For this reason, the therapist is actively engaged with the child. Very close observation and continuous evaluation of the child are imperative in order to present tasks that are performance-contingent and at an optimal level of difficulty, in order to elicit intrinsic motivation, increase self-esteem, and ultimately foster improvement in various areas of deficit.
The results of VCA in teaching new skills are similar to other techniques. However, due to the remarkable increase in self-esteem there are many non-targeted behaviors that also improve. Parents have reported that their children are able to sleep alone in their beds without needing parental presence. Other parents report that after many years of prompt dependence, their children are finally able to initiate activities independently and actively seek out novel activities. The parents have also reported an increase in the sense of well-being of their children. The verbal children have remarked that they “feel smart” after years of feeling “stupid.”
VCA was developed by Dalia and Gary Shkedy over the past 12 years and has been implemented clinically since 2012. VCA has also been implemented in multiple special education classes in many public schools.
Self determination theory
The central concept in the study of human behavior is the concept of motivation, i.e. what moves individuals to think, act, and develop. People are often moved by external factors such as money, fame, token systems, grades, or the opinions they fear others may have of them. Simultaneously, people are motivated from within, by interests, curiosity, care, or abiding values. These intrinsic motivations are not necessarily rewarded or supported by external factors but they nonetheless sustain and energize passions, creativity, and other efforts. The theoretical framework of Deci and Ryan’s (1985) Self Determination Theory (SDT) can be used to examine the interplay between the extrinsic forces acting on a person and the intrinsic motives and needs inherent in human nature.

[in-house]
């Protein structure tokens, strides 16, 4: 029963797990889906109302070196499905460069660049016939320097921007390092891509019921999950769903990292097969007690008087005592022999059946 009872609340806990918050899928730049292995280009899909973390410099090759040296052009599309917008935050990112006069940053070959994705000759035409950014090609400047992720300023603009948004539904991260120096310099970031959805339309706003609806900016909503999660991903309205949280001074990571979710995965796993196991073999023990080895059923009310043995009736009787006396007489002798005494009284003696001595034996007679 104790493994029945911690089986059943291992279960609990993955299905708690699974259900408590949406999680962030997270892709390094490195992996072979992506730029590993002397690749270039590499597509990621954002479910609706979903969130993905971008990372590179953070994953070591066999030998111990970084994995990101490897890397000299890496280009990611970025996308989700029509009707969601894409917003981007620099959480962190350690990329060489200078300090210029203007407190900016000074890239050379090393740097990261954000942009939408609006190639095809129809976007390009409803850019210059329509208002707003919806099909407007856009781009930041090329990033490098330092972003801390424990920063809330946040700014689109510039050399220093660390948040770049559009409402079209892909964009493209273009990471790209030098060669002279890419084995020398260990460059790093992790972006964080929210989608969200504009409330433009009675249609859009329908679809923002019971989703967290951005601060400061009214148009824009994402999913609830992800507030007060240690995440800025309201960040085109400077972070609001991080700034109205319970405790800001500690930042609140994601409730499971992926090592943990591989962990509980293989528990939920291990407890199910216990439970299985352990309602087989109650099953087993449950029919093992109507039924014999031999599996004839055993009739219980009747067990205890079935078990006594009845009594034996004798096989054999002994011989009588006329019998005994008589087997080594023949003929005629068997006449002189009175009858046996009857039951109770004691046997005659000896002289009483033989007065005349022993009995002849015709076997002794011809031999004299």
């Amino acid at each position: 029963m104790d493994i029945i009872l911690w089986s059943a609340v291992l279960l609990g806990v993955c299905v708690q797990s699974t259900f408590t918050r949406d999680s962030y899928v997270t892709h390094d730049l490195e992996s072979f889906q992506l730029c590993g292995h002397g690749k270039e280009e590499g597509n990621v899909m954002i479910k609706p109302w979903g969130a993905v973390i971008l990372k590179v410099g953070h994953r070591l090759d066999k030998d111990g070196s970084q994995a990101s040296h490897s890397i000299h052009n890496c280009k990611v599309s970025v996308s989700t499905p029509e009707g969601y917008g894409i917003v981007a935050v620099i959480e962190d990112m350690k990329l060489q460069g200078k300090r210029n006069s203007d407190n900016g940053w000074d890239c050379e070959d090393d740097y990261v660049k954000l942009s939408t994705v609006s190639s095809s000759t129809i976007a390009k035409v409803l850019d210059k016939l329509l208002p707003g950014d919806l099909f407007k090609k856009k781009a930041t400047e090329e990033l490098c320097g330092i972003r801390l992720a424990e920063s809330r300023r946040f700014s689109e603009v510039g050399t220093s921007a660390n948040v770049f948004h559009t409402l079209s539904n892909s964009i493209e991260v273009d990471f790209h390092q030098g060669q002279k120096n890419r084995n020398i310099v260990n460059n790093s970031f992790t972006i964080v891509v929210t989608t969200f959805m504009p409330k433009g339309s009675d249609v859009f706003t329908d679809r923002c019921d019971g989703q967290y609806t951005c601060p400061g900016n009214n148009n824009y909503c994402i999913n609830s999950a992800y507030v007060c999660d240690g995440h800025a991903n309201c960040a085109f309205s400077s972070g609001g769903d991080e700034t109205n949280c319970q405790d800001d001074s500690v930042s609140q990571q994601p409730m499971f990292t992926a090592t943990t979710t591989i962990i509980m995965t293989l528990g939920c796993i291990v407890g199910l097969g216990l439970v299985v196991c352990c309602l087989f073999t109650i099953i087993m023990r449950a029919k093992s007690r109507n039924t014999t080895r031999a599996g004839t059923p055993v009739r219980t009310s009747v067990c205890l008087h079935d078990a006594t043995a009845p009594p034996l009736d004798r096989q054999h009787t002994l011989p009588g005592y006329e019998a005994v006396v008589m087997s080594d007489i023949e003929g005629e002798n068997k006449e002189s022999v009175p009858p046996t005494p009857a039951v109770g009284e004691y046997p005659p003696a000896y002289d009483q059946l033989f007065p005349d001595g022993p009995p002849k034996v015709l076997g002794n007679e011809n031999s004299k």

SDT is a general theory of human motivation that emphasizes the extent to which behaviors are relatively autonomous (i.e. behaviors that originate from the self) versus relatively controlled (i.e. behaviors that are pressured by external forces). Traditional theories of motivation distinguish between intrinsic and extrinsic motivations. SDT, on the other hand, contemplates a motivational continuum where extrinsic motivations are characterized by the extent to which they are internalized. More importantly, SDT also focuses on how social and cultural factors either facilitate or undermine people’s sense of volition and initiative, in addition to their sense of well-being and the quality of their performance.